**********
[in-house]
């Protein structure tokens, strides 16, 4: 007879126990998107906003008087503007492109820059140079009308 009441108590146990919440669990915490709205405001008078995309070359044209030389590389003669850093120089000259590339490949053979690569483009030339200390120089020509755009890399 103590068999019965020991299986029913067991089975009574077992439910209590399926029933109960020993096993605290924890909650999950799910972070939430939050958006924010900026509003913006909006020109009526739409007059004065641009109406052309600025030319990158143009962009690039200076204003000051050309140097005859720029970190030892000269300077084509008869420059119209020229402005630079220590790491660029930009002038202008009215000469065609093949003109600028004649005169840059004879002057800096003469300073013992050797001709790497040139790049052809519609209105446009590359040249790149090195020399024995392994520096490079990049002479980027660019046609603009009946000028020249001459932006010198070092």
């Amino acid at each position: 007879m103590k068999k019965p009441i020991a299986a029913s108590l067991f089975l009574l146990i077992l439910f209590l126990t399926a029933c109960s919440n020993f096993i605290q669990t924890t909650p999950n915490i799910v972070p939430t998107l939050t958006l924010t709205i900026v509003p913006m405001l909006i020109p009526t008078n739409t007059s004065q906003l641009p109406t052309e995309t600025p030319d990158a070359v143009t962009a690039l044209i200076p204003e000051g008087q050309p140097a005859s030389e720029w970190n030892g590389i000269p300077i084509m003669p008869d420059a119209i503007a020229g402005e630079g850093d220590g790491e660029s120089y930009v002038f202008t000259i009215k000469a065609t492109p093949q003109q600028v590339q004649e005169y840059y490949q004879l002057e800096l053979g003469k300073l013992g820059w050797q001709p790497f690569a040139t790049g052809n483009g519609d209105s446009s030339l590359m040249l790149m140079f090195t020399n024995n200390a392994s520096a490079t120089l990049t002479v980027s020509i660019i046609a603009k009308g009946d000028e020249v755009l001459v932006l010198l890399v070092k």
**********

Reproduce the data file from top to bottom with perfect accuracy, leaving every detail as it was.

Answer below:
[in-house]
């Protein structure tokens, strides 16, 4: 007879126990998107906003008087503007492109820059140079009308 009441108590146990919440669990915490709205405001008078995309070359044209030389590389003669850093120089000259590339490949053979690569483009030339200390120089020509755009890399 103590068999019965020991299986029913067991089975009574077992439910209590399926029933109960020993096993605290924890909650999950799910972070939430939050958006924010900026509003913006909006020109009526739409007059004065641009109406052309600025030319990158143009962009690039200076204003000051050309140097005859720029970190030892000269300077084509008869420059119209020229402005630079220590790491660029930009002038202008009215000469065609093949003109600028004649005169840059004879002057800096003469300073013992050797001709790497040139790049052809519609209105446009590359040249790149090195020399024995392994520096490079990049002479980027660019046609603009009946000028020249001459932006010198070092």
């Amino acid at each position: 007879m103590k068999k019965p009441i020991a299986a029913s108590l067991f089975l009574l146990i077992l439910f209590l126990t399926a029933c109960s919440n020993f096993i605290q669990t924890t909650p999950n915490i799910v972070p939430t998107l939050t958006l924010t709205i900026v509003p913006m405001l909006i020109p009526t008078n739409t007059s004065q906003l641009p109406t052309e995309t600025p030319d990158a070359v143009t962009a690039l044209i200076p204003e000051g008087q050309p140097a005859s030389e720029w970190n030892g590389i000269p300077i084509m003669p008869d420059a119209i503007a020229g402005e630079g850093d220590g790491e660029s120089y930009v002038f202008t000259i009215k000469a065609t492109p093949q003109q600028v590339q004649e005169y840059y490949q004879l002057e800096l053979g003469k300073l013992g820059w050797q001709p790497f690569a040139t790049g052809n483009g519609d209105s446009s030339l590359m040249l790149m140079f090195t020399n024995n200390a392994s520096a490079t120089l990049t002479v980027s020509i660019i046609a603009k009308g009946d000028e020249v755009l001459v932006l010198l890399v070092k």